In some instances, the whip is removed from all of a party’s MPs before a vote and MPs are allowed to vote as they see fit. Such votes are called ‘free votes’ and a party’s whips will usually decide to grant a free vote if the issue at hand is one of a matter of conscience – abortion, euthanasia, capital punishment and so on. In 2008, the Human Fertilisation and Embryology Bill eventually generated a series of free votes for all parties, with the Government backing down from a whipped vote at Second Reading to allow a free vote, then insisting on the whip at Third Reading.
An essential tool of communication between each Whips Office and its MPs, the Whip will drop into your inbox every Thursday, once the Business of the House is announced.
The Whip is the essential (and confidential) document your MP needs to be in the voting lobbies at the right time, in order to avoid incurring the wrath of your party’s whips. The Whip tells MPs how important their presence at a particular vote is, by using a three line system. All votes are listed on The Whip and underlined with either one, two or three lines.
One line means that attendance is requested at the vote, but not required. In practical terms, a one-liner means don’t worry about it.
Two lines is used quite rarely – it means you should be there but it’s not quite a three liner. In practical terms, it might be used when a free vote is being held – meaning, we don’t mind how you vote, but please turn up.
A three-line Whip is essential and an MP frankly has no choice but to attend unless he or she has cleared their absence with their whip in advance by handing in an absence request slip with a full explanation and a pleading manner.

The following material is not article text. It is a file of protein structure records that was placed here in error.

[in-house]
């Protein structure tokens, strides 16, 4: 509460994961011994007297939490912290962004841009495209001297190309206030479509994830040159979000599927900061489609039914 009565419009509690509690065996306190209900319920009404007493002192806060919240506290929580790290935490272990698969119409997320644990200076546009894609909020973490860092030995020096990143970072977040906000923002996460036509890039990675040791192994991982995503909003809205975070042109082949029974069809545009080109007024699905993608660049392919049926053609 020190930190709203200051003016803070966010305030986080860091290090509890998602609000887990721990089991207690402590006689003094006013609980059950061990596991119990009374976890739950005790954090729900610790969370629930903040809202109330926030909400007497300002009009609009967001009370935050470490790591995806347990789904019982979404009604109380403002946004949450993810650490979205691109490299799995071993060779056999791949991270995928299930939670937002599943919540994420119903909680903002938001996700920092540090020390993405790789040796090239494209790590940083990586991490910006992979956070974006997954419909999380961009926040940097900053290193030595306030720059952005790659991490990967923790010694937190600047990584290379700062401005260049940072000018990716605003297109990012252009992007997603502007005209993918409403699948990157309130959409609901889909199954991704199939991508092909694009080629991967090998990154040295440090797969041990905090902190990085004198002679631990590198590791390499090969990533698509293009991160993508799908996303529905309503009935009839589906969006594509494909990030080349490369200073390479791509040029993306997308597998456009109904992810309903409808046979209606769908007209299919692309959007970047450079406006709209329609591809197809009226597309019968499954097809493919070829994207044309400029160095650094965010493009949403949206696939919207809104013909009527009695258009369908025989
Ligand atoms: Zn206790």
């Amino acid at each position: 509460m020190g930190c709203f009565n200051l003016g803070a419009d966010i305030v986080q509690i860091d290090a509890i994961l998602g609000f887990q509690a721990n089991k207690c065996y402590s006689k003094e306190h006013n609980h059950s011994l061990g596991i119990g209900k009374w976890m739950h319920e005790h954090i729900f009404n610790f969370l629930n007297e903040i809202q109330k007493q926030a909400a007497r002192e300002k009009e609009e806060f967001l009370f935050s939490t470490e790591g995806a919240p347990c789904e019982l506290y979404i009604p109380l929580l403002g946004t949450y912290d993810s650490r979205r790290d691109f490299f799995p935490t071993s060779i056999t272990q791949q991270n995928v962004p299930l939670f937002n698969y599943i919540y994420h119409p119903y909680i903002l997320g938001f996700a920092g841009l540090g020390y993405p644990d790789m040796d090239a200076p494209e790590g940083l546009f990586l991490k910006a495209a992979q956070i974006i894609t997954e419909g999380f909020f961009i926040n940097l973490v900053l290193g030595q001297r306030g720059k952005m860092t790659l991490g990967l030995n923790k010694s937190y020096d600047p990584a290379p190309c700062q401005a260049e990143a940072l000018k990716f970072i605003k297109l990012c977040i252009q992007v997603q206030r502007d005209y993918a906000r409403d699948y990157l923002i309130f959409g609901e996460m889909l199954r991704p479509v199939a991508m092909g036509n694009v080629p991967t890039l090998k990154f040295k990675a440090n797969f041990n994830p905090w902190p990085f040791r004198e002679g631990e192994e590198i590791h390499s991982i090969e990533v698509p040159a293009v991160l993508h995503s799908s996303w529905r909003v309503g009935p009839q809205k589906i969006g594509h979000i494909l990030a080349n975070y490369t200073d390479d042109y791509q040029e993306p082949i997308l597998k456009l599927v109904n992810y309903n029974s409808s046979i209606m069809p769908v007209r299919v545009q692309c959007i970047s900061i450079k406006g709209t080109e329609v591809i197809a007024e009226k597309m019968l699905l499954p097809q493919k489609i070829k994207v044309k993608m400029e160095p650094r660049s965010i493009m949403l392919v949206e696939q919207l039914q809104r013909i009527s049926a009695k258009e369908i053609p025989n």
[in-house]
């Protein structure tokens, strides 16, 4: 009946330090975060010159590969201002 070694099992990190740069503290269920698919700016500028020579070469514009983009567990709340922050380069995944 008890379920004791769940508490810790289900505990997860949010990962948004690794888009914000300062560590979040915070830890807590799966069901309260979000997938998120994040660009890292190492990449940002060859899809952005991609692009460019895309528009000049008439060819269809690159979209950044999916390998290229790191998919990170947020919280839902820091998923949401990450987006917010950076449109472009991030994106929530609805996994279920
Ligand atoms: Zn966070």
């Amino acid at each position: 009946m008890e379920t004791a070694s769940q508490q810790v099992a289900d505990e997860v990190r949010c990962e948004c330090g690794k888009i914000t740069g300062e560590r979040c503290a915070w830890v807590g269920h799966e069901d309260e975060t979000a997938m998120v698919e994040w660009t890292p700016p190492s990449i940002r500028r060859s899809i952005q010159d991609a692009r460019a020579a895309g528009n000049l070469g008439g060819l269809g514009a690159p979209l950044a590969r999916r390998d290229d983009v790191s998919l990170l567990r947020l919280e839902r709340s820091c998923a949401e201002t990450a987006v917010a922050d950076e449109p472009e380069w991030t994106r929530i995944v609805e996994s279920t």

It’s keeping the weekly Whip to hand. If your boss is so inclined, you might want to enter the expected timing and details of votes in his or her diary, though this is subject to change with votes occasionally being upgraded or downgraded at short notice. Knowing what’s on the weekly whip is also helpful in that it allows you to organise the diary around expected votes and if your boss is attending an event on the Estate, you can warn the organisers that he or she may suddenly dash off when a loud, rather excruciating bell starts ringing.
It is common practice, if an MP needs to miss a vote, that the Whips will organise between themselves to ‘pair’ that MP with an MP of another party voting the opposite way, thus cancelling each other out. This system means that MPs, especially Ministers who may be busy or outside of London, can miss votes without upsetting the outcome. This allows, for example, MPs to be absent for important family or constituency events, or a minister to take an overseas trip. Of course, for votes expected to be very close or contentious, the gloves come off.
Whips are used in the House of Lords but their role differs slightly, party discipline being a more complex issue due to a lack of elections and a substantial number of non-aligned cross-benchers.
They have their own website – www.lordswhips.org.uk – which Peers can use to remotely-access information, and sign up to speak in debates, without actually having to visit the House.
- “This House”drama: http://m.bbc.co.uk/news/uk-england-21776131
- Cowley, P. (2004) ‘Whips: 16 Rebels: 197’
- Renton, T. (2004) ‘Chief Whip – People, Power and Patronage in Westminster’
- Rogers, R & Walters, R (2006) ‘How Parliament Works’, Sixth Edition
- Paxman, J. (2002) ‘The Political Animal – An Anatomy
- Commons Library Standard Note – The Whip’s Office: https://commonslibrary.parliament.uk/research-briefings/sn02829/
- Joe Ashton MP, Hansard 14 July 1997, Column 507, Paragraph 20